By Per Peterson
The Tracy Area High School gymnasium has been home to basketball games, wrestling and volleyball matches, choir and band concerts, commencement exercises and even golf practices. On Wednesday afternoon, it was transformed into a mini-jazz parlor.
The University of Minnesota-Morris Jazz Ensembles group filled the gym with swing and slower versions of jazz to the delight of the TAHS student body, as well as staff and faculty. TAHS Band Director Brittani Klaverkamp played trombone in the band.
TAHS was the group’s first stop of a three-day tour that took the group to Willmar’s Kennedy Theatre, Sauk Rapids, Albany, St. John’s Prep outside of St. Cloud, Becker and Princeton.
“We’re getting out there,” said the group’s director and UMM Director of Jazz Studies Jonathan Campbell.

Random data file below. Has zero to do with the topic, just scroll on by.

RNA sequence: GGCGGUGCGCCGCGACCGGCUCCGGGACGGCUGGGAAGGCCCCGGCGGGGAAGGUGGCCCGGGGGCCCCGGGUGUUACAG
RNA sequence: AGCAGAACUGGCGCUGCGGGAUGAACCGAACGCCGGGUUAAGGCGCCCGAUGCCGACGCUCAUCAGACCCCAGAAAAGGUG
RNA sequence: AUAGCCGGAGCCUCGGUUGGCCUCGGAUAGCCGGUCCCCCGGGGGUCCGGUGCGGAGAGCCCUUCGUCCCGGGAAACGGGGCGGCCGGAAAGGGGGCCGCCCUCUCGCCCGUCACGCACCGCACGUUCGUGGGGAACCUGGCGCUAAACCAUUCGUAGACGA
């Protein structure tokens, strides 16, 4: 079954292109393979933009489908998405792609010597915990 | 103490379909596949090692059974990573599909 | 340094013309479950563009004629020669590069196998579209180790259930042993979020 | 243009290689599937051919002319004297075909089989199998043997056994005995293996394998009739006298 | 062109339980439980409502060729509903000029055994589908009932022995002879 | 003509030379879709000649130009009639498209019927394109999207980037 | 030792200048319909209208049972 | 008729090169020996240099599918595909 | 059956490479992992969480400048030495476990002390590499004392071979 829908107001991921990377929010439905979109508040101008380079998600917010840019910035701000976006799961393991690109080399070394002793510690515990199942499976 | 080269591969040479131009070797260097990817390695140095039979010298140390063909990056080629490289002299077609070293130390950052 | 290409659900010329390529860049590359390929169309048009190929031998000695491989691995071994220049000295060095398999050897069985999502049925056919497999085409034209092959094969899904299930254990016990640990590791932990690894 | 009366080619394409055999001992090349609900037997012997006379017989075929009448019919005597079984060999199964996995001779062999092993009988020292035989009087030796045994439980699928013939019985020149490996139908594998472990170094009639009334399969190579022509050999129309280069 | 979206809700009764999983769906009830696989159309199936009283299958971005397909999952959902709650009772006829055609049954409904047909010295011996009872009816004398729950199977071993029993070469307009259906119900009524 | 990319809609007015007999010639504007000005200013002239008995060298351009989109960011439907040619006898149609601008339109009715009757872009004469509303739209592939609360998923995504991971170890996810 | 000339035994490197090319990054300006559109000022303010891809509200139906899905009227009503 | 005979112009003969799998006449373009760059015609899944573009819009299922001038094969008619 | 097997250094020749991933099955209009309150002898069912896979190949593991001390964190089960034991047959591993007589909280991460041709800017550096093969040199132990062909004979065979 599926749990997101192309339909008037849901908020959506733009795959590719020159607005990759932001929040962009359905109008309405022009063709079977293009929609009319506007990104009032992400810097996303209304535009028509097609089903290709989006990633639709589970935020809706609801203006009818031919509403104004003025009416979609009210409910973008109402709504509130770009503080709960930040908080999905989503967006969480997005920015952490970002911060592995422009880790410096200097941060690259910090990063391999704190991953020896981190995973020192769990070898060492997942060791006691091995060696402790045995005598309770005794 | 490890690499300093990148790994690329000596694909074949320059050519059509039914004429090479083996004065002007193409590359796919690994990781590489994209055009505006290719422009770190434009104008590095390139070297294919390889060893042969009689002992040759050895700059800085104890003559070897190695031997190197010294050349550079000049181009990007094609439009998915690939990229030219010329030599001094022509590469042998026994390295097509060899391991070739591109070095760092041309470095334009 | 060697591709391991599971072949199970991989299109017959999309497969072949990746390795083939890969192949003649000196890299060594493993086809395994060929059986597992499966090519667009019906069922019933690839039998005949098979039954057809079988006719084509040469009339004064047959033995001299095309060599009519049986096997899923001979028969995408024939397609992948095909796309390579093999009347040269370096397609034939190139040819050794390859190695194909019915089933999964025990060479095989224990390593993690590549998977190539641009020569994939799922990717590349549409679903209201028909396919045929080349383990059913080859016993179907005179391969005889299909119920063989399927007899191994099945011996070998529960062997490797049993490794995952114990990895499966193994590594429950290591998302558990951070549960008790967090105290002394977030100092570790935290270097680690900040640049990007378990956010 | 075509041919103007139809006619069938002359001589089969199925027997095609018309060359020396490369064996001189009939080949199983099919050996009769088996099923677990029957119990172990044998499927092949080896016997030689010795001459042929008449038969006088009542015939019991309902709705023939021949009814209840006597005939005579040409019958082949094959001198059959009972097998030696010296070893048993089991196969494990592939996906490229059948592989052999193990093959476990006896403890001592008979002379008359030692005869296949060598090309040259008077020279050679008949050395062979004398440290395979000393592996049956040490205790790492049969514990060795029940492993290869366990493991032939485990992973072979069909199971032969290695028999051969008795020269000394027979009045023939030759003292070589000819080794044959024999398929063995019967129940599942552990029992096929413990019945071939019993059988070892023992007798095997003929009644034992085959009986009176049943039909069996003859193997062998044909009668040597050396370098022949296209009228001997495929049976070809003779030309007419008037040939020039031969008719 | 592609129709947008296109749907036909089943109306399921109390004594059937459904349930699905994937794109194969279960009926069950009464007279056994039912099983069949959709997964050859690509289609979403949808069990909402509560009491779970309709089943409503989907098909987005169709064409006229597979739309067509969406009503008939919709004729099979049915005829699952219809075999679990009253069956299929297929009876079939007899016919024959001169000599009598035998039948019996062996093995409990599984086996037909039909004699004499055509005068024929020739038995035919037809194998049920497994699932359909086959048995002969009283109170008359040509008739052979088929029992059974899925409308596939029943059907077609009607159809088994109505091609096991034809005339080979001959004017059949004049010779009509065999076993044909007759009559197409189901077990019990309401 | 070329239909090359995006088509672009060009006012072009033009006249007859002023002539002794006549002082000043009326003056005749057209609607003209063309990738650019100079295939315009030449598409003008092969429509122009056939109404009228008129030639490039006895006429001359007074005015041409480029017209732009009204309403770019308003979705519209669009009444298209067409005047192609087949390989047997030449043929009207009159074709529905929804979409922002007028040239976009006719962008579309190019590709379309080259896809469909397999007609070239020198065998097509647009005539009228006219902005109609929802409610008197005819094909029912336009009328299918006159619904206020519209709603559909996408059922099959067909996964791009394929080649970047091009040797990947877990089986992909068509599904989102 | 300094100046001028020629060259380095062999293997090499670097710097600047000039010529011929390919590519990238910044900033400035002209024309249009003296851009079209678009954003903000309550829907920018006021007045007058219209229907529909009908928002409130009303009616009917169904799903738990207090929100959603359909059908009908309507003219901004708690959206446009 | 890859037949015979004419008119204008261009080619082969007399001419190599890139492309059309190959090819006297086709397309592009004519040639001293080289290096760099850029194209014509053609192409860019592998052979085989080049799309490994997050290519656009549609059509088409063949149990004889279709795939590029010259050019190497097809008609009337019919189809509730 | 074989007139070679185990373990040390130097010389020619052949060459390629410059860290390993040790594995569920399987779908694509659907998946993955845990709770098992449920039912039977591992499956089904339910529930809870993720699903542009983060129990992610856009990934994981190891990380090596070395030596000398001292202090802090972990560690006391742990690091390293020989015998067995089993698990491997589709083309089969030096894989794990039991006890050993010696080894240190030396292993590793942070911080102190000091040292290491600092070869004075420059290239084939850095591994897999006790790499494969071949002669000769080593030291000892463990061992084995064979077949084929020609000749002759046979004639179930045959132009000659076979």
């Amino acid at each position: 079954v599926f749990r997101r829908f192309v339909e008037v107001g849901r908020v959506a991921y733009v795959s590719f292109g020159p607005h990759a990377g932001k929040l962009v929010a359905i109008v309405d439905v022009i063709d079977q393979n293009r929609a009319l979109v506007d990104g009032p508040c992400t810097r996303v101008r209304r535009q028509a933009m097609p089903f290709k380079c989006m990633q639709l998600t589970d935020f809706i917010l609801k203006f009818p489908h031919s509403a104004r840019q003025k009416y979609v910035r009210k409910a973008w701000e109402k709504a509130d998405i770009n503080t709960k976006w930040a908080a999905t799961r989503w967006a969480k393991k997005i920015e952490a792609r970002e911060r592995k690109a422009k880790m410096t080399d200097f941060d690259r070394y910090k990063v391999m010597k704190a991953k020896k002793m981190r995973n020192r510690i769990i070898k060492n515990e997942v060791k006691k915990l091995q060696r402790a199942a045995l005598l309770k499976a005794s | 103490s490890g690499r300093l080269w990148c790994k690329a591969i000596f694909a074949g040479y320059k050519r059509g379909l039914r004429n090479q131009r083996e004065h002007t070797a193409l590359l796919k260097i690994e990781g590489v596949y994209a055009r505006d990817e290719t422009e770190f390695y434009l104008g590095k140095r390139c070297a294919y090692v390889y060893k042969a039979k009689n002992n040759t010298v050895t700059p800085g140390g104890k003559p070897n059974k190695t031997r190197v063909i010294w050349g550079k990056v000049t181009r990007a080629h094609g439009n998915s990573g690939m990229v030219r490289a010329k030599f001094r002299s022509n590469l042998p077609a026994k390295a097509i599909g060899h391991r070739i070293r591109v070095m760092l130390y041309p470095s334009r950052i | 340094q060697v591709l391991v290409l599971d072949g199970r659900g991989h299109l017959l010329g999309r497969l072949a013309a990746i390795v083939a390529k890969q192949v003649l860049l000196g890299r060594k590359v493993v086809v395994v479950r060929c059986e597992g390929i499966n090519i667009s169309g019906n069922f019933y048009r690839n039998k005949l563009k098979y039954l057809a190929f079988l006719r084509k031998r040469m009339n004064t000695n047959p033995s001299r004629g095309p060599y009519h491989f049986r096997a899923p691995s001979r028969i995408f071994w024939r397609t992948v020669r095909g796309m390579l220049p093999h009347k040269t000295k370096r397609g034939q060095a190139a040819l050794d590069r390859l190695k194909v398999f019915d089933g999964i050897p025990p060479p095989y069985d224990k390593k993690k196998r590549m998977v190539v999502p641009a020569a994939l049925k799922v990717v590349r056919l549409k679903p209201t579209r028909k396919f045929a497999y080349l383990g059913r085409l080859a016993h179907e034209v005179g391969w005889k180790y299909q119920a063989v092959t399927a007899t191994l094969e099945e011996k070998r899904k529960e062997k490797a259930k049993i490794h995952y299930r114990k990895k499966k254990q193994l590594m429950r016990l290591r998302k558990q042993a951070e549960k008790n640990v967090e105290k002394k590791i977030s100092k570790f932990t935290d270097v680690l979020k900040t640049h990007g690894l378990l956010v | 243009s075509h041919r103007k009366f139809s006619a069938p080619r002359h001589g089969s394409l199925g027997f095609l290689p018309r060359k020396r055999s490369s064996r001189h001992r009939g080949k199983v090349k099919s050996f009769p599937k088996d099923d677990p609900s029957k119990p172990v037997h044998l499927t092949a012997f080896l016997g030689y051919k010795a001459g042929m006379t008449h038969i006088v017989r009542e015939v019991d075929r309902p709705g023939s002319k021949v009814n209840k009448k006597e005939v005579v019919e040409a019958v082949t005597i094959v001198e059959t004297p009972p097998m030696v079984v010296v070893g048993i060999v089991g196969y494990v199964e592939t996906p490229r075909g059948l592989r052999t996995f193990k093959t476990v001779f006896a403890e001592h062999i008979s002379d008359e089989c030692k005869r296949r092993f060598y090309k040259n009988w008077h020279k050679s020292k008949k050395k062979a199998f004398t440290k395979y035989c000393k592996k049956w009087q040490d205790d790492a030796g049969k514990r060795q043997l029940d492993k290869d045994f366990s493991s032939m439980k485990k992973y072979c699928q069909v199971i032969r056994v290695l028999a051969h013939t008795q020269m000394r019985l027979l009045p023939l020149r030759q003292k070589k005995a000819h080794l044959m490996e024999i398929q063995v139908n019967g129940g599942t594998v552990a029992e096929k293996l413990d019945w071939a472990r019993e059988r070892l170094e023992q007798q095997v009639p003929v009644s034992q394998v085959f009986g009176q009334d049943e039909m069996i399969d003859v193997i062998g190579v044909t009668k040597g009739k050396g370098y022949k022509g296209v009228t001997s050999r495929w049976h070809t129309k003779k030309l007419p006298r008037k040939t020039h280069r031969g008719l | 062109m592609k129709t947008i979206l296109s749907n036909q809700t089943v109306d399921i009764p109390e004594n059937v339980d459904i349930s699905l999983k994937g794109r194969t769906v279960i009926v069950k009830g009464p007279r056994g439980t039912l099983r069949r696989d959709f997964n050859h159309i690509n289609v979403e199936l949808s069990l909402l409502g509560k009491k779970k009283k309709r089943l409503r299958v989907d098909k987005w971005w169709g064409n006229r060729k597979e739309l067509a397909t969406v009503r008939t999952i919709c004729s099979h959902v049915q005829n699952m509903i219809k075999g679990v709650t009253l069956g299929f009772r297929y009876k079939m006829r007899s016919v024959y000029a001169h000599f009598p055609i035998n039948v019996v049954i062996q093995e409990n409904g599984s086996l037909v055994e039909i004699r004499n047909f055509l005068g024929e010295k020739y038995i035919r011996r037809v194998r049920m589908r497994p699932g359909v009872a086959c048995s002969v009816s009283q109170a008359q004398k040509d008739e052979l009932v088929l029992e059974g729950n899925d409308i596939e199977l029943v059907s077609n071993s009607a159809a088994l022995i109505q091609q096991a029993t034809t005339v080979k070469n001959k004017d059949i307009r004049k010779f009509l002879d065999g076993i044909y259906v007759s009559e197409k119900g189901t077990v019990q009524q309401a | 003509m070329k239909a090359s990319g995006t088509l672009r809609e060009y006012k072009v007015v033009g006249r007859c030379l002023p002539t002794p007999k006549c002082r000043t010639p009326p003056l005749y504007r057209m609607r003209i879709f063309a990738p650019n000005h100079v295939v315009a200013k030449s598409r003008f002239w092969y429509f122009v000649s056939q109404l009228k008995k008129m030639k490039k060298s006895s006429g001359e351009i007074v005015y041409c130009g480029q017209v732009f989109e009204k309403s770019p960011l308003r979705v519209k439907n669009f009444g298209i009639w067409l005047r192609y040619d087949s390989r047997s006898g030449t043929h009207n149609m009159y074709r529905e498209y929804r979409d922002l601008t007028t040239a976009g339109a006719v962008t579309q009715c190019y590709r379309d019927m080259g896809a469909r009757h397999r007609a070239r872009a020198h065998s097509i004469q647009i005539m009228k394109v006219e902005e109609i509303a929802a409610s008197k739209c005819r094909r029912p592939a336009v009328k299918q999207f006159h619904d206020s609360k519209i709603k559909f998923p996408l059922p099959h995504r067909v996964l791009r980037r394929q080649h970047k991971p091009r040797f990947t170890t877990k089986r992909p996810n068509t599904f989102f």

Campbell said the group does not charge for its appearances, although it does accept monetary donations. The real payment for his musicians, he said, is the experience.
“They get to get out and get some real-life playing experiences, see what it’s like to play nine shows in three days. It’s good exposure for the college, too. And we like doing it. This is the highlight of our year.”
The band consists of a couple dozen players, from alto saxes, to trumpets, to percussion and electric guitar, but only a handful of them are music majors. Campbell , who has been at UMM for two years, said for some reason, the jazz genré attracts musicians no matter their background or college aspirations.
“I don’t know why, but for our choirs and other groups, the number (of music majors) is about 50%, but for the jazz it’s different, and from what I understand it’s been like that for a while. Morris has always had a really good jazz culture.”
The ensemble’s playlist Wednesday included number of improvisational solos, which jazz lends itself to.
“We have sections where we can put in 10 soloists; we can put in two, one,” he said. “I think with jazz, the improv thing — that’s why it’s jazz. I told everybody by the end of the trip everybody has to solo at least once. It’s kind of what we do in jazz. It’s fun.”